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Parliamentary questions
23 September 2008
E-3947/2008
Answer given by Mr Barrot on behalf of the Commission

According to the information available to the Commission, the Maltese identity card issued to non-Maltese nationals is a means of identifying a person in terms of Chapter 258 of the Laws of Malta (Identity Card Act). The identity card is issued obligatorily to all persons over the age of fourteen and who have been residing in Malta for more than six months. Under Article 6A of the same Act, special information about the validity of the Maltese identity card for travel can be added in certain cases, in particular the restriction for travel based on a decision delivered by the Maltese authorities.

Pursuant to Directive 2004/38/EC on the right of citizens of the Union and their family members to move and reside freely within the territory of the Member States(1), EU citizens have the right to leave the territory of a Member State to travel to another Member State with a valid identity card or passport, both issued by their Member State of nationality. The same applies to third-country family members who must have a valid passport and a valid entry visa, if required pursuant to Council Regulation (EC) No 539/2001(2).

According to Directive 2004/38/EC, a host Member State may require EU citizens to register with the relevant authorities for periods of residence longer than three months and issue them with a registration certificate. Their third-country family members must apply for a residence card. However, the directive does not introduce an obligation to be in possession of an identity card issued by the host Member State. Thus, EU citizens or their family members could have the possibility but not the obligation to request a Maltese identity card when residing in Malta for more than three months. The Commission will assess the Identity Card Act within the framework of the ongoing overall assessment of compliance of Maltese law with Directive 2004/38/EC.

However, as Article 5(4) of the directive provides, where an EU citizen, or a family member who is not a national of a Member State, does not have the necessary travel documents, or, if required, the necessary visa, when presenting himself at the external borders of the Union, the Member State concerned shall, before turning them back, give such persons every reasonable opportunity to obtain the necessary documents or have them brought to them within a reasonable period of time or to corroborate or prove by other means that they are covered by the right of free movement (i.e. EU citizens must establish their identity and nationality and their third-country family members their identity and family ties with the EU citizen). The same applies if an EU citizen or his/her family member is checked by the police authorities within the territory of the Member States of the Union. For this particular purpose, a Maltese identity card could be used even if its issuance by the Maltese authorities may be in contradiction with Community law.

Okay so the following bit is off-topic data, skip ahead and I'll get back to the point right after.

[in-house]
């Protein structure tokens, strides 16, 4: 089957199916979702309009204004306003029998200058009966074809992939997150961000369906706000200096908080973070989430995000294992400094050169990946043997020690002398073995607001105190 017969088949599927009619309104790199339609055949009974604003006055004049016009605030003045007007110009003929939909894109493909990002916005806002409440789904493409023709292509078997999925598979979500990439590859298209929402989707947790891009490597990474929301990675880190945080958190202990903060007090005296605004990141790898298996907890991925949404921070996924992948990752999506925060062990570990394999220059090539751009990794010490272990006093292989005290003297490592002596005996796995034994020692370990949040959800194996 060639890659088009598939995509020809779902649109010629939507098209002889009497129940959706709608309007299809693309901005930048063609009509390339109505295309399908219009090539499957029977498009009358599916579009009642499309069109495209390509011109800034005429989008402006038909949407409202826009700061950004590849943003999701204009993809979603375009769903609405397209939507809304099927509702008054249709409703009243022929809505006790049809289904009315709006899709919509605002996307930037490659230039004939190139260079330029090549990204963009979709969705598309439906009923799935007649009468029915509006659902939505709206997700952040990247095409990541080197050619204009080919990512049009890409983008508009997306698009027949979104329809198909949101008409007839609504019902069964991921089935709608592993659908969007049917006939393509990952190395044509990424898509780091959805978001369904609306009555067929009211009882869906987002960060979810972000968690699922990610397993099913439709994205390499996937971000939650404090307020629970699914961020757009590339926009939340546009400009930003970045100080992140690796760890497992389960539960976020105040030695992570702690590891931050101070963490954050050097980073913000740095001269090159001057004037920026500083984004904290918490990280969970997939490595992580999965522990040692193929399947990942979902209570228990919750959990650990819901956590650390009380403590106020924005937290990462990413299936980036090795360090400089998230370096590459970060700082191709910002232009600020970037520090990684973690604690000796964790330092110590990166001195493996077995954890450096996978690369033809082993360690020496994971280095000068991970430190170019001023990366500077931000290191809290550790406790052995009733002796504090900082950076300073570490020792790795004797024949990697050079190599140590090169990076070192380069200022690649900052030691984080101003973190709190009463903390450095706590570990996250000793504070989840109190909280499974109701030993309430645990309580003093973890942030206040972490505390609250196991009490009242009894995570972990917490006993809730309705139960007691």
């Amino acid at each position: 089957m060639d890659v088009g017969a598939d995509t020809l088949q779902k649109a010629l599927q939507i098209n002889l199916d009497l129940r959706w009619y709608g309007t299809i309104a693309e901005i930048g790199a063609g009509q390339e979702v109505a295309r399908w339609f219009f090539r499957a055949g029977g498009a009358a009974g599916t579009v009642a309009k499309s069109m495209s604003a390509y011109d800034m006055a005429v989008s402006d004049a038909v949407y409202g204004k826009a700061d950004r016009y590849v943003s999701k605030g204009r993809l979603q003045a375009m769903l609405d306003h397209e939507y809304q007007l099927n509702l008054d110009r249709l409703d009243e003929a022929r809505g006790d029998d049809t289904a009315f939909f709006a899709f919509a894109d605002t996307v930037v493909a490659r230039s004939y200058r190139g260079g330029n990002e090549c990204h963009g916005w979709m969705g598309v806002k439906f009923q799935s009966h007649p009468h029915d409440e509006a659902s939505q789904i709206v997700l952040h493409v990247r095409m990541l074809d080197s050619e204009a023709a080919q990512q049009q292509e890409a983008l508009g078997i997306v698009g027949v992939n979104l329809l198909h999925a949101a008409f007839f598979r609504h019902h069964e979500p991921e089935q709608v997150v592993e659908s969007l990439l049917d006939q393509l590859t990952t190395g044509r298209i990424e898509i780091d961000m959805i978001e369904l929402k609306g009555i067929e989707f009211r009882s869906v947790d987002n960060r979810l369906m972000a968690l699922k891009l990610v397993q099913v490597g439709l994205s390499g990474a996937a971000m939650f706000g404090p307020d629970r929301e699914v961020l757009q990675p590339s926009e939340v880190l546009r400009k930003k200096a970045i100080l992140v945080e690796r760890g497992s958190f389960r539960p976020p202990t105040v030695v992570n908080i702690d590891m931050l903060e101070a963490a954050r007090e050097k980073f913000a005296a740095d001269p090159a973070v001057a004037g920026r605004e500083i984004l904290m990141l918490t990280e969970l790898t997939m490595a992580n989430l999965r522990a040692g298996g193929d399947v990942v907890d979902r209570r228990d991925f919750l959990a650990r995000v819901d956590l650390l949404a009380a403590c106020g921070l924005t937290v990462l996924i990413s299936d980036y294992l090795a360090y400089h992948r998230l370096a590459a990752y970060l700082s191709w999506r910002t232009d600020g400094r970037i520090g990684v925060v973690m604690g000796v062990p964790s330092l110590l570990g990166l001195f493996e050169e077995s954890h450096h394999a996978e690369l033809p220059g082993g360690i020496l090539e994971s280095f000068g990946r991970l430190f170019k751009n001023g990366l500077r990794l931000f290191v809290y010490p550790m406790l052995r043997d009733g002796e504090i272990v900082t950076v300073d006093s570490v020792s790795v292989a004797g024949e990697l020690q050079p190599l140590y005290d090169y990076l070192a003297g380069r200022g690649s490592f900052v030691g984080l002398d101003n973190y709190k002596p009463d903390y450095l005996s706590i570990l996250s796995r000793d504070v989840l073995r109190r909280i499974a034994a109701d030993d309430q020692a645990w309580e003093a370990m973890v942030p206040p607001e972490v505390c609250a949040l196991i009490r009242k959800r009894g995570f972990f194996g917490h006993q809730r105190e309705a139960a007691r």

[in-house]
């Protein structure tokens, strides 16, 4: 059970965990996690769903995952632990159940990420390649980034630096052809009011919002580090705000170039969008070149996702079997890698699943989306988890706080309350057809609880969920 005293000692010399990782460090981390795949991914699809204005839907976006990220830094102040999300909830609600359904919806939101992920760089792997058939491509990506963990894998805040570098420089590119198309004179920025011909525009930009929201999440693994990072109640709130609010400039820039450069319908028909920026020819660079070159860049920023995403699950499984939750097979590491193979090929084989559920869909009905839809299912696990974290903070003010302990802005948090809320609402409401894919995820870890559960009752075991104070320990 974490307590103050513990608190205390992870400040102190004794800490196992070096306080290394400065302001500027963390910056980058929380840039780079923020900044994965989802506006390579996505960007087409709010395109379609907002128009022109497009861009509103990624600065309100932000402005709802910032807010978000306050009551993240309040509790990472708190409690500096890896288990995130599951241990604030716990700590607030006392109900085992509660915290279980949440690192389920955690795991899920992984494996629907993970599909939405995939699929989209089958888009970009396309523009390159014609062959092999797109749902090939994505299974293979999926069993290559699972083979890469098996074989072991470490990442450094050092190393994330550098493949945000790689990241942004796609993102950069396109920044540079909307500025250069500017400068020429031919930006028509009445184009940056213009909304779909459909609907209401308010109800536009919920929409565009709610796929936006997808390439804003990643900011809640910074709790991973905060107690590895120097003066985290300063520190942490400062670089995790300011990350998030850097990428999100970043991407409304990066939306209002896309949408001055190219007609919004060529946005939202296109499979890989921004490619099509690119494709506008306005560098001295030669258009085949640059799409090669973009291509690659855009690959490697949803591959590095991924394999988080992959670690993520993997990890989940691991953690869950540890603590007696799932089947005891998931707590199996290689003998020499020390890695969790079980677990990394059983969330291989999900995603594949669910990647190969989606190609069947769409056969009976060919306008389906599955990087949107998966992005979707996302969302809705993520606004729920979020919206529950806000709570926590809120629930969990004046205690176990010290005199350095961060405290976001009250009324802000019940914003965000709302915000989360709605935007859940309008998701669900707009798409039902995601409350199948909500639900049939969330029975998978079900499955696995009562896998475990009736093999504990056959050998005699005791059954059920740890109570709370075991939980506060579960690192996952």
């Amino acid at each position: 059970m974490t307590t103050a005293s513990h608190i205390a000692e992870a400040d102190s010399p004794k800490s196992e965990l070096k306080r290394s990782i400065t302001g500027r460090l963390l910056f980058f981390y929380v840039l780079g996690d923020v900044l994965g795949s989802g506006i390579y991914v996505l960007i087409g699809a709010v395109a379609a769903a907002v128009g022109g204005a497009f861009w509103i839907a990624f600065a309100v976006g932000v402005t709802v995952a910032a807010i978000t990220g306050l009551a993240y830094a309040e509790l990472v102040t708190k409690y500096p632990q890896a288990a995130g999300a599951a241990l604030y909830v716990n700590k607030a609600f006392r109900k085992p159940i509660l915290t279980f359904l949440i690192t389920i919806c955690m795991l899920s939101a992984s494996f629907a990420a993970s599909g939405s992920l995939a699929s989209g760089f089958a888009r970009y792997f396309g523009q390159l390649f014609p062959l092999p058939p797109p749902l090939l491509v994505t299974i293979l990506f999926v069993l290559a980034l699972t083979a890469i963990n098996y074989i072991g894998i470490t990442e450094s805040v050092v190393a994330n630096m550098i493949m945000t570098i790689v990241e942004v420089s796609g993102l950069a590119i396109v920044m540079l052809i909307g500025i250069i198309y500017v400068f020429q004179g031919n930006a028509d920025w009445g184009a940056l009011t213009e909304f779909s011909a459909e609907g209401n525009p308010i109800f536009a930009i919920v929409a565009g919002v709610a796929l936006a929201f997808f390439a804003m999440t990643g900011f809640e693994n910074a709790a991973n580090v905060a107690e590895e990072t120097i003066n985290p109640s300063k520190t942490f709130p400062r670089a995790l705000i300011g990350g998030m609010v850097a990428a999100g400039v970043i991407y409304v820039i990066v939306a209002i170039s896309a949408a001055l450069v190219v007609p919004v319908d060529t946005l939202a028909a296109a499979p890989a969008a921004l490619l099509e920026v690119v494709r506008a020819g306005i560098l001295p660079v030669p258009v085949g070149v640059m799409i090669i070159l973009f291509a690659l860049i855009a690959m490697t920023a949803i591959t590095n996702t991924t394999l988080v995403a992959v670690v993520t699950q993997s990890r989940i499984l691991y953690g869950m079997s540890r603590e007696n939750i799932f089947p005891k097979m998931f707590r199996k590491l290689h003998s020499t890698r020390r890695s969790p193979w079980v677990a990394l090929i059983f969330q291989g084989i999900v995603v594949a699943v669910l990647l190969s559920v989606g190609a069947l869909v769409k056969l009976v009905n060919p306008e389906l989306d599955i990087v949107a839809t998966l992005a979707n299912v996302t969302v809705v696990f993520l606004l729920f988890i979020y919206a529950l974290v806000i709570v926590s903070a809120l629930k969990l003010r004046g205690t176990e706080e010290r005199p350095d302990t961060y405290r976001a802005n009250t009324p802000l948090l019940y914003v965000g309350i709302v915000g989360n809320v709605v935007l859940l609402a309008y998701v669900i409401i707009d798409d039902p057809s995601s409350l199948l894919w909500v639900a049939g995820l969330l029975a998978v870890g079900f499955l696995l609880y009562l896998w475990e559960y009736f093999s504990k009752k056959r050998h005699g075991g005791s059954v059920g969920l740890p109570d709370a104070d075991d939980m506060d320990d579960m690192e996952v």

The above is without prejudice to penalties a Member State may impose on a person found not to be holding or carrying papers and documents if national law provides for such an obligation.

Finally, according to the Schengen acquis, third-country nationals travelling within the Schengen area need to be in possession of a valid travel document and a valid visa, if required pursuant to Council Regulation (EC) No 539/2001, except when they hold a valid residence permit. Therefore, third-country nationals, holders of the Maltese identity card, cannot travel on the basis of this document within the Schengen area, as it is not a valid travel document.

(1)Directive 2004/38/EC of Parliament and of the Council of 29 April 2004 on the right of citizens of the Union and their family members to move and reside freely within the territory of the Member States amending Regulation (EEC) No 1612/68 and repealing Directives 64/221/EEC, 68/360/EEC, 72/194/EEC, 73/148/EEC, 75/34/EEC, 75/35/EEC, 90/364/EEC, 90/365/EEC and 93/96/EEC, OJ L 158, 30.4.2004.
(2)Council Regulation (EC) No 539/2001 of 15 March 2001 listing the third countries whose nationals must be in possession of visas when crossing the external borders and those whose nationals are exempt from that requirement, OJ L 81, 21.3.2001.

OJ C 999, 01/01/2009
Last updated: 1 October 2008Legal notice